GFN exists to strengthen and advance the work of food banks around the world. One of the ways we do this is through the Food Bank Leadership Institute (FBLI), GFN’s flagship annual event. FBLI convenes food bank leaders, industry partners, and thought leaders to achieve a shared mission: helping food banks alleviate hunger, reduce food waste, and respond to community needs in the face of global challenges.
FBLI has been a part of GFN since our beginning. In 2007, just a year after GFN’s founding, the first FBLI was hosted in Houston, Texas, after food bank members expressed the need to connect with and learn directly from their peers and partners. This year, in collaboration with food bank member Bancos de Alimentos de México, FBLI convened over 350 people from 50 countries in Mexico City to share expertise to address food insecurity and food systems issues.
Food banks have responded to unprecedented challenges over the past three years with effectiveness, innovation, and resilience. This year’s FBLI theme, “Food Banking in an Age of Volatility,” explored how food banks have responded to global challenges like the cost-of-living crisis, food loss and waste and climate change, supply chain disruptions, and more.
Here are three key takeaways from the robust presentations and discussion at FBLI:
Food banks have stepped up in response to crises
Throughout the week, food banks from all regions of the world shared how they’ve responded to extreme weather events, conflict, civil unrest, and natural disasters. Whether mobilizing resources quickly to deliver food and supplies to people affected by earthquakes in Turkey and typhoons in the Philippines or providing nimble support to areas affected by civil unrest in Ecuador, food banks are equipped to respond to many emergencies.
During the Food Bank Impact Stories session on conflict and the war in Ukraine, Dmytro Shkrabatovskyi, board chair of the Ukrainian Food Banks Federation, gave an impassioned account of the heroic efforts of food bankers and volunteers in Ukraine, who risked their lives to deliver parcels of food to de-occupied areas of the country while wearing bullet-proof vests and helmets. “I am convinced they are really, truly the heroes of our time,” he said.
Using data to drive decision-making and open opportunities
Data is crucial to tracking a food bank’s operations and communicating their impact and scale. During the session, “Understanding the Importance of Data,” James Leyson, managing director of Scholars of Sustenance Thailand described their robust reporting system that not only tracks kilograms of food distributed and people served but also metrics like greenhouse gases mitigated, the nutritional composition of food parcels, energy efficiency, and more. Leyson explained that data has been important to drive partnerships, saying “Data has played an important role in [everything from] capturing long-term partnerships within the food industry, who are now a part of the food rescue program … [to encouraging] the national government to establish a food bank … to revising the food donation policy… It has opened so many doors.”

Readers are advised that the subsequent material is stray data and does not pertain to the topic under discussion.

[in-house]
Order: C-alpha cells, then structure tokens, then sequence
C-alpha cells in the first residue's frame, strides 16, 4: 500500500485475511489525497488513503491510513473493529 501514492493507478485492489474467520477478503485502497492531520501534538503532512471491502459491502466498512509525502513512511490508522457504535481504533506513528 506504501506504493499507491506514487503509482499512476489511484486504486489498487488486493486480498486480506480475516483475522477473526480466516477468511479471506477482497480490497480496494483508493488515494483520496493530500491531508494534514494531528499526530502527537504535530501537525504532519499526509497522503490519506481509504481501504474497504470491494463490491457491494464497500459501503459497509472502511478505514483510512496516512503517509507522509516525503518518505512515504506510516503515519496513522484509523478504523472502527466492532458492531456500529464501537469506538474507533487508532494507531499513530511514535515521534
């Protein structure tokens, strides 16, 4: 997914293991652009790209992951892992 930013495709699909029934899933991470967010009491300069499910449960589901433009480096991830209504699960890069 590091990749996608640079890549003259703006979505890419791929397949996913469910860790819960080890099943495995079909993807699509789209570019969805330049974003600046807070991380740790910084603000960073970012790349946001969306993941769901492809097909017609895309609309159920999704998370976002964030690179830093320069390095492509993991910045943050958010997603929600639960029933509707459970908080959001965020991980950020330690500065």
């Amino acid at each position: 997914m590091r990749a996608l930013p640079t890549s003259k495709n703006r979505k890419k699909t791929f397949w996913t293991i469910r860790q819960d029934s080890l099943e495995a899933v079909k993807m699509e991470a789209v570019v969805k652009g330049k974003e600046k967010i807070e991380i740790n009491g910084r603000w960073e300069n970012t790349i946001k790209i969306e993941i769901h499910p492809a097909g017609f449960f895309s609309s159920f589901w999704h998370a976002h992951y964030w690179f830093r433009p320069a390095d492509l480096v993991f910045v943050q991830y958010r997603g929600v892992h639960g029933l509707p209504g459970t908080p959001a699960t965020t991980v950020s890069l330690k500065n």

Collaboration is key to achieving solutions to complex global challenges
We know that systemic problems like food insecurity and food waste are best solved in collaboration. At FBLI, we witnessed the power of peer-to-peer partnerships in action. For example, Food for All Africa learned how to develop a pilot agricultural recovery program drawing upon the experience and expertise of Food Banking Kenya, while Bancos de Alimentos Quito in Ecuador has strengthened its ability to distribute food during times of civil unrest, through technical guidance from Asociación de Bancos de Alimentos de Colombia.
Elijah Amoo Addo, executive director of Food for All Africa shared, “FBLI has always been a great opportunity to, first and foremost, meet food bankers across the world who are vast in terms of knowledge … and to learn how countries have [developed] innovate ways in serving their community whilst reducing waste. Food banking on the continent of Africa is still novel and for us, being part of the GFN family gives us the opportunity to look at best practices and build a model that can work for our communities across Africa.”
As GFN President & CEO Lisa Moon shared in her opening remarks at FBLI, “[We] know that we are living in volatile times, but with this volatility, as [member food banks] have demonstrated for the last [few] years, comes opportunity.” Though the world faces major global challenges, food banks have stepped up to meet the unique needs of their communities, respond swiftly to emergencies, and strengthen community resilience. And through GFN’s network approach and the collaboration and knowledge exchange that comes out of events like FBLI, more food banks and local leaders are better equipped to respond to the crises and challenges ahead.